The other technique to have an app open in a specific desktop is to specify a desktop for the app. I do this using the Dock. Navigate to the desktop you want the app to always open in, right click on the app icon in the Dock, and select Options > This Desktop. In the screenshot below I have Music set to always open in a specific Desktop (Space 6 in my case).

Screen Shot 2023-02-09 at 5.41.00 PM

Now in the Bunch file I just need “Music” on a line by itself, and it will open in Desktop 6. And when the Bunch file executes the system will first switch to Desktop 6 and then open Music. This can be used to have other items open on Desktop 6. But you’ll need to experiment with the delays to make sure things do not open until after moving to Desktop 6 and before moving to the next Desktop.

I use these two techniques to open items on specific desktops. In the next post I’ll walk through my morning Bunch.

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Here is my “Morning” Bunch.

I start my day by checking email and messages, looking at RSS feeds and websites, checking my calendar and weather, check my tasks, and listening to music. While enjoying my coffee as my Mac does all the setup for me.

title: ☕ Morning
# Launch Apps to Start My Day

if time is before 11:59am
    * say "good morning Steve" ~30
else if time is before 4pm
    * say "good afternoon Steve" ~30
    * say "good evening Steve" ~30

$ /usr/bin/shortcuts run "Turn On Speakers"
!$ /usr/bin/shortcuts run "Turn Off Speakers"

$ /usr/bin/shortcuts run "Turn On Cup Warmer"
!$ /usr/bin/shortcuts run "Turn Off Cup Warmer"

$ /usr/bin/shortcuts run "Turn On Laptop Power"
!$ /usr/bin/shortcuts run "Turn Off Laptop Power"

# Apps to Launch 

Messages ~10
Calendar ~10

OmniFocus ~20
CARROTweather ~25

The if statement is just a fun bit to let me know when everything is done. The “*” (asterrisk) indicates that this line is an AppleScript command.

The “$” lines are shell scripts, the “!” is use to indicate that a command (any command, not just shell scripts) is only run when the Bunch is closed. These simple shell scripts are used to run Shortcuts which turn on/off outlets in a smart power strip.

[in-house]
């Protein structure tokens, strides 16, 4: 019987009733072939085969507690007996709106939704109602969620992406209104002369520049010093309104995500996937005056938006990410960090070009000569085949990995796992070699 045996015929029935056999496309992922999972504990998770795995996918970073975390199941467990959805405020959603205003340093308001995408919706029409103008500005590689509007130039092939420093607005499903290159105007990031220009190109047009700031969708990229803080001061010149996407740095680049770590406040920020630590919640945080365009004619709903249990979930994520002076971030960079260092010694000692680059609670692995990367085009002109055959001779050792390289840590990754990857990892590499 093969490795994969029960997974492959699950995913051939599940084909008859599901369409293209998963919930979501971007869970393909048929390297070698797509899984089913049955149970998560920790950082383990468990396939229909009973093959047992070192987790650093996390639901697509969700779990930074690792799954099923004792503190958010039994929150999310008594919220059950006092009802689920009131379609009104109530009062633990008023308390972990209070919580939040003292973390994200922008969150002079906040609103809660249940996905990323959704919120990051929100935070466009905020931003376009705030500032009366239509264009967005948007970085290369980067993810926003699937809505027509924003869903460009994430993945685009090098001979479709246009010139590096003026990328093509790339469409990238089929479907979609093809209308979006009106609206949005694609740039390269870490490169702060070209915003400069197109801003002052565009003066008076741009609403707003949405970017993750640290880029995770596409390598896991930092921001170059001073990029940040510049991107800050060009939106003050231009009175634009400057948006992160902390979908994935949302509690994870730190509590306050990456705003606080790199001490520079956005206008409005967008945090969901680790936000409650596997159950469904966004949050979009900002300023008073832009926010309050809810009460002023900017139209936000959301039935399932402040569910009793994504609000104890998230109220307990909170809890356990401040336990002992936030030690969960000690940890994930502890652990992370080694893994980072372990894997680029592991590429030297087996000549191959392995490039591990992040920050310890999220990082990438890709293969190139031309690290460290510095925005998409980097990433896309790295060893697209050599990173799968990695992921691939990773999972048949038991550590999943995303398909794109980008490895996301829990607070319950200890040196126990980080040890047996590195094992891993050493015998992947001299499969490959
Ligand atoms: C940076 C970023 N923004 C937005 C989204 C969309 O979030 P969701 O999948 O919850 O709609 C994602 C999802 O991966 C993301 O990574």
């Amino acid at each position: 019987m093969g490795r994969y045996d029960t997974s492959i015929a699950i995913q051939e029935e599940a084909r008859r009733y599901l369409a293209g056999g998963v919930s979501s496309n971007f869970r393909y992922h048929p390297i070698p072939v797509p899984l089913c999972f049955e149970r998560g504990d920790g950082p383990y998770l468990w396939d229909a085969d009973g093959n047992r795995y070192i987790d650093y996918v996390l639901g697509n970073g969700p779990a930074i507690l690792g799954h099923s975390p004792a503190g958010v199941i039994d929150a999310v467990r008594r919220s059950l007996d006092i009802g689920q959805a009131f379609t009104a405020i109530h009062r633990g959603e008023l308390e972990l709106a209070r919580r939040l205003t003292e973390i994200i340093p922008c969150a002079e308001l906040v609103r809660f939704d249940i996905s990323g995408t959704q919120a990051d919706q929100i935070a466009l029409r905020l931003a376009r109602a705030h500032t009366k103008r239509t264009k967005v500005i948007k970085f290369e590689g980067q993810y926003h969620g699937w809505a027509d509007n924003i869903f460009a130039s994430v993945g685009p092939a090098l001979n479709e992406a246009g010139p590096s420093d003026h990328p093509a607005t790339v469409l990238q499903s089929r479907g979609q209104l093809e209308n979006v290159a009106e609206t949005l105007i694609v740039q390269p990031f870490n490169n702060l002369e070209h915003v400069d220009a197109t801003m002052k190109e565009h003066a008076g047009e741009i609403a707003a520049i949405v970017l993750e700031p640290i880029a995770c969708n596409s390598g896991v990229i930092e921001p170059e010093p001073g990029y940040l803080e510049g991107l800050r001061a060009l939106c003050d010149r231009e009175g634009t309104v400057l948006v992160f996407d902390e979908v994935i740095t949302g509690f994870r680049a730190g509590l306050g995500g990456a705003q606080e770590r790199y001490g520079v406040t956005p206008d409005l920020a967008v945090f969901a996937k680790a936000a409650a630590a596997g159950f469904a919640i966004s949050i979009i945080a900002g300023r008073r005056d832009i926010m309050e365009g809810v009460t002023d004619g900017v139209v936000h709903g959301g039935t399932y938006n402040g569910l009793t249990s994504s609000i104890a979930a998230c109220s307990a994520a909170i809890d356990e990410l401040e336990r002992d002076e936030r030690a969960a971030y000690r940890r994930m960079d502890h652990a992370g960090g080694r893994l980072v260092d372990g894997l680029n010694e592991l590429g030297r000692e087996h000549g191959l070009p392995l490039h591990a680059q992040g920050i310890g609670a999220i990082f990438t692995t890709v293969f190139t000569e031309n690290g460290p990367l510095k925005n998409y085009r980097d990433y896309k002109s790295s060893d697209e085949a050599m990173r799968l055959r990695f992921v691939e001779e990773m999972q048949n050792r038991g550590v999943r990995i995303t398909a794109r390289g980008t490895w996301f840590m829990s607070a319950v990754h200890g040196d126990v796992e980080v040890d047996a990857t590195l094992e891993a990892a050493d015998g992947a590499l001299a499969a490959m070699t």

As the If statement and Shell Scripts are not desktop related it doesn’t really matter when they happen in the sequence.

The {^5} switches to Desktop 5, where Mail, Safari, NetNewsWire, are opened. Music then opens on Desktop 6 as it is set to that specific desktop. Messages and Calendar wait 10 seconds, and then open on Desktop 6, after Music. OminFocus then opens after a further delay (set to Desktop 7) and CarrotWearhter 5 seconds later (set to Desktop 10). Note the odd spelling of CARROTweather, that is how the app name is, and the app name must be exact.

I currently have twelve bunches defined, most set to open items across multiple spaces, for different contexts. And while I do not do so, Bunch files can be called from Better Touch Tool and Alfred.

The Bunch documentation is well written and very helpful. And Brent Terpsta, the developer, has also been helpful when I’ve posted questions in the Bunch forum.

I recommend Bunch highly. And I hope this helps. Let me know if you have any questions.

Thank you, thank you for your detailed description of your morning startup.

Very helpful. I’m excited to create a morning workflow using Bunch.

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Good luck and have fun!

And of course don’t hesitate to ask questions.